Recently, the Hon’ble HC of Bombay has admitted the writ petition challenging the order dated August 6, 2018 passed by Appellate Authority for Advance Ruling (“AAAR”), Maharashtra ruling that the input tax credit (“ITC”) is not available on purchase of motor vehicle/vans to carry cash. HC set aside the AAAR order and directed to consider the submissions made by the petitioner and give its conclusion thereon duly supported by the reasons.
M/s. CMS Info Systems Limited (“the Petitioner”) is having cash management network pan India. During the course of providing the cash management services, the Petitioner is, inter alia, engaged in managing cash circulation through transporting cash from currency chest to bank branches through the security vans popularly known as “cash carry vans”.
The Hon’ble AAAR, Maharashtra vide order dated August 6, 2018, observed that ITC is not available on purchase of motor vehicles i.e. cash carry vans, which are purchased and used for cash management business and supplied post usage as scrap. It was observed that since the cash carry vehicles are deployed to carry cash and bullion for other than for numismatic purposes, the cash carried by them is to be construed as money and not goods.
Being aggrieved, the Petitioner challenged the order of AAAR, claiming that there was a flaw in the decision making the process as the order failed to deal with the principal submissions of the assessee (after recording the same in the impugned order) viz. ITC would be available in respect of motor vehicles used for transport of money, in view of the definition of ‘goods’ and ‘money’ in the GST law.
Whether ITC is available on purchase of motor vehicles i.e. cash carry vans which are purchased, used for cash management business and supplied post usage as scrap?
The Hon’ble High Court of Bombay in Writ Petition No. 5801 of 2019 dated July 9, 2019, noted Petitioner’s submission that the ‘goods’ would include ‘money’ as the cash being transported by them in motor vehicles was not used as a legal tender. Therefore, it was to be treated as ‘goods’ and Section 17(5) of the CGST Act, 2017 at the relevant time had excluded the benefit of ITC in respect of motor vehicles, unless used for transport of ‘goods’.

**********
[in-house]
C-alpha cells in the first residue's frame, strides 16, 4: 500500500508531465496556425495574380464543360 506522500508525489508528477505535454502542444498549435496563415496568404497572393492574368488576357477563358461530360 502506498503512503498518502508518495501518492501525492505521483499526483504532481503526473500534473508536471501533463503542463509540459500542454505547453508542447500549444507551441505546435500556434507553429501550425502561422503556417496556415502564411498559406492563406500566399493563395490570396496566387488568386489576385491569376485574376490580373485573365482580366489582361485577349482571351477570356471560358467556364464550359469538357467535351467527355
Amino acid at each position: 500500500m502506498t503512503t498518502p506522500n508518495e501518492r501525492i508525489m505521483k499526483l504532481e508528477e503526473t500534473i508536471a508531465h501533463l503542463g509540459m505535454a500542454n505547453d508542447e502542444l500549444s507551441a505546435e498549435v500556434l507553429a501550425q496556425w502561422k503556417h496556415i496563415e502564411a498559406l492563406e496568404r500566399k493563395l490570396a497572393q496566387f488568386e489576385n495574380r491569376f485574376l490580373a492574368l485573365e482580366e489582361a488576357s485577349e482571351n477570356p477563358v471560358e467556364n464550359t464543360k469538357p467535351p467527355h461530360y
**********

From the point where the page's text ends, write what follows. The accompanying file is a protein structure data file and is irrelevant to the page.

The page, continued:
Accordingly, the HC observed as under:
- The aforesaid principal submission though recorded, has not been dealt with at all in the impugned order. This there is a flaw in the decision making process of AAAR.
- Reliance placed in the impugned order upon the press note issued subsequent to a GST Council recommending to allow ITC in respect of the motor vehicles used for transportation of money, would not by itself lead to the conclusion that prior thereto, money was not included within the definition of ‘goods’. This has to examined in terms of the definition of ‘goods’ and ‘money’ found in the CGST Act.
- The entire issue before the AAR that whether the vans/motor vehicles in which the Petitioners were transporting cash, would be money for the purpose of Section 2(52) of the CGST Act, has not been dealt with in the impugned order.
- It is necessary for the Authority to consider the submissions made by the parties before it and give its findings in the context of the submissions made. Ignoring a submission would render the order vulnerable to judicial review by this Court.
Hence, the Hon’ble HC set aside the impugned order and directed the AAAR to consider the submissions made by the Petitioner and give its conclusion thereon duly supported by the reasons.
Note: For easy reference, the definition of ‘goods’ and ‘money’ under Section 2(52) and Section 2(75) of the CGST Act respectively, are reproduced as under:
Section 2(52): “goods” means every kind of movable property other than money and securities but includes actionable claim, growing crops, grass and things attached to or forming part of the land which are agreed to be severed before supply or under a contract of supply.
Section 2(75): “money” means the Indian legal tender or any foreign currency, cheque, promissory note, bill of exchange, letter of credit, draft, pay order, traveller cheque, money order, postal or electronic remittance or any other instrument recognised by the Reserve Bank of India when used as a consideration to settle an obligation or exchange with Indian legal tender of another denomination but shall not include any currency that is held for its numismatic value.